The Hose Pipe

Posted by becky on April 13, 2011 in From the Heart, To Make You Smile |

The hose pipe, what kid doesn’t love it. This long snake-like slinky tube that sprays water!

As I came across this picture, I immediately rolled back the clock to childhood. But, one particular incident came to mind.

As I set the stage, I am 3 years old {prime age for playing in water}. I am a petite blonde-haired, green-eyed little girl that loves her daddy very much {the daddy’s little girl thing}. I have been given an opportunity to spend some one on one time with my dad, something of a rarity with his swing-shift work schedule. Grant you this one on one time with my dad has not come without a price.

My mom, being the go-getter immaculate yard keeper, pick up every pine cone that falls, person she is. {I do not exaggerate this, she has been known to watch the pine cones fall and pick them up within minutes of them touching the ground}. With my dad and brother gone to a baseball game, my mom sees that the grass needs to be cut.  Now, she has done this hundreds of times {always with the same warnings from my dad} “just be careful out there on that bank” he would say. This day was no different, warning heeded, but to no avail.

You see at our house the front porch was encased with wraught iron fencing all the way around and a gate that was tricky to open for little hands.  As I think back, it was a delusory cage for children. I was the child behind these bars. Three years old locked in prison bars while my mom mowed the grass {on the dreaded bank} with a push mower and bright white canvis tennis shoes! You might have already guessed, she did it, careful or not, the mower rolled back on her foot. Lawnmower blades hit the bright white canvas tennis shoes which were not good protection for the foot inside the shoe!

First of all, my aunt and uncle lived across the street, they were home and ran over immediately. They first calmed my mom and then they opened the bars and retrieved me from my prison. Mom was fortunate, she did not cut anything off and the doctors were able to repair the mangled foot that had was no match for the lawn mower blades.

So, while mom was in the hospital for a few days and my big brother was at school, daddy and his little girl {me} were given some one on one time.

Now, dad was your typical late 1960’s “bring home the bacon” while mom takes care of the household {including the kids} kind of guy. Might I add, he had probably never washed a head of hair like mine. As I said I was three, my hair was blonde but I left out the part that it was so long I could actually sit on it {honest}. Have you ever tried to brush out hair that long? It seemed as though each individual hair knotted itself in an attempt to see if it could out-knot the hair strand next to it? That was mine. Mom knew how to wash it. Mom knew to run the water through it keeping it as straight as possible and first and for most she knew you must not assist the knotting process and of course {at least to her} spray it with “No More Tangles” {whoever named that stuff had not seen my hair} comb gently, not to pull {it still hurt}.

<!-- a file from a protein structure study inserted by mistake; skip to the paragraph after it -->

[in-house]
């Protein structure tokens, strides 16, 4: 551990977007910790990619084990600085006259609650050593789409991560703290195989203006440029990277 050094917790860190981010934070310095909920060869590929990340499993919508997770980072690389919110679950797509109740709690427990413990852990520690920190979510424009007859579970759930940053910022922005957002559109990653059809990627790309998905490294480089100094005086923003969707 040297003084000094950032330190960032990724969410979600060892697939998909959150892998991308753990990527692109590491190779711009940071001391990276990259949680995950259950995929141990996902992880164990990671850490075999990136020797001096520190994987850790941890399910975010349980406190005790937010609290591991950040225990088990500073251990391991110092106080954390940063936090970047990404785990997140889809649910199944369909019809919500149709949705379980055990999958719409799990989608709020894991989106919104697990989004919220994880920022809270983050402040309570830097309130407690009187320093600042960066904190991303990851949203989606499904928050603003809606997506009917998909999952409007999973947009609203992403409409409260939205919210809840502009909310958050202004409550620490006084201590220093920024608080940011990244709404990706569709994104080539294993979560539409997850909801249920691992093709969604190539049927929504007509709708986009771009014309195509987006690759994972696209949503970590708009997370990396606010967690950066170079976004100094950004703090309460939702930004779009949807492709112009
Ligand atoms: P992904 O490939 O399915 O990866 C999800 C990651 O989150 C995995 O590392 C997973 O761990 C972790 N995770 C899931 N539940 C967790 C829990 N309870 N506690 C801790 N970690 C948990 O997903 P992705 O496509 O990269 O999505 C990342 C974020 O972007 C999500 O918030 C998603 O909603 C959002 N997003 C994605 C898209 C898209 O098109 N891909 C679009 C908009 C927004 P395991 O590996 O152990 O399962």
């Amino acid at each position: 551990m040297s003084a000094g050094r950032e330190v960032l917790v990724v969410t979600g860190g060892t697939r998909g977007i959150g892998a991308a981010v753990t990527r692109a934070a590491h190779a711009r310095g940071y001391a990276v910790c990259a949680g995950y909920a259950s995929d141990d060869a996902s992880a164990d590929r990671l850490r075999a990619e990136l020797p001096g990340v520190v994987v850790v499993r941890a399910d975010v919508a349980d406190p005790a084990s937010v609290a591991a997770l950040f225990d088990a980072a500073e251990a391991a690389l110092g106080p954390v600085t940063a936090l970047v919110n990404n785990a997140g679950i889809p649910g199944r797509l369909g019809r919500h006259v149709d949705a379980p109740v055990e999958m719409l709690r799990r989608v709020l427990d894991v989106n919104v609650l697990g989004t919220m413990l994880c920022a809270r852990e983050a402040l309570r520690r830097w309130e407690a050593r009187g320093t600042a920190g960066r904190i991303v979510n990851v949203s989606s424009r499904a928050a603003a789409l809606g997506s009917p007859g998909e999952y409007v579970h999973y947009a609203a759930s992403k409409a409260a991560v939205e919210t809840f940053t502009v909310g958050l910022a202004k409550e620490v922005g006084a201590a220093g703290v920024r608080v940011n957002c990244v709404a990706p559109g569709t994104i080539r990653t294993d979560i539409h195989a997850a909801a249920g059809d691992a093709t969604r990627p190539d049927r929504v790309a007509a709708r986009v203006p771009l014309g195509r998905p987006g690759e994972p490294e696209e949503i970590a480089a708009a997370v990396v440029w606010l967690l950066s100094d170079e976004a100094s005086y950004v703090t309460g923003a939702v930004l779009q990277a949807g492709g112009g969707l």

Okay dad had put it off for a few days, he wouldn’t admit it but this was a monster he was scared of. Mom was coming home the next day, he had to show her he could handle things. I had ran around barefoot, with mismatched clothes and my hair pulled up {in what might could be called a ponytail if you had your eyes closed} for the biggest part of three days. Dad knew this must come to an end.

“Sugar” that is what he calls me, “let’s wash your hair”. I might have been three but I knew this was gonna hurt me!. As I approached the kitchen sink, {that is where mom washed my hair a lot because of the sprayer} dad went outside. I followed. As he neared the hose pipe, I smiled!

Yep, that’s what he did, washed my hair right there at the back of the house with the hosepipe. The water was cold, the day was hot and I was happy. Sounds with a recipe for a good day of hair washing to me.

I don’t really remember much about the details of him combing out the tangles {I actually think he did very little combing at all}. Then, I slept on it that night {what three year old doesn’t waller at night}. Need I say more.

Tomorrow came, the house was in good order, dad had finished mowing the yard while mom was in the hospital and I was ready to see mama. But, was she ready to see me? Now, my mom thought I had to be just so, so. Remember, men don’t always think the same things are important as women think important.

I don’t recall much except for the excitment than ensued when I ran to put my arms around mama. “What did you do to her hair”, she asked? My dad said, “We {he had to make me an accomplish to this one} washed it”!

Mom’s face was red. I smiled and said something like, “Mama, daddy washed it outside with the hose pipe”. You would have thought he had washed it with motor oil from her reaction. This was totally unacceptable to mama.

It went on with “Why would you?”, What were you thinking?”, “That cold water will make her sick”, “I’ll never get the tangles out of her hair” and whatever else she mumbled under her breath as dad done the manly thing and retreated.

The hosepipe, the best hair-washing I ever had and in the top ten of the worst times dad got chewed up and spit out {more than once} by my mom.



This piece was inspired by The Red Dress Club.


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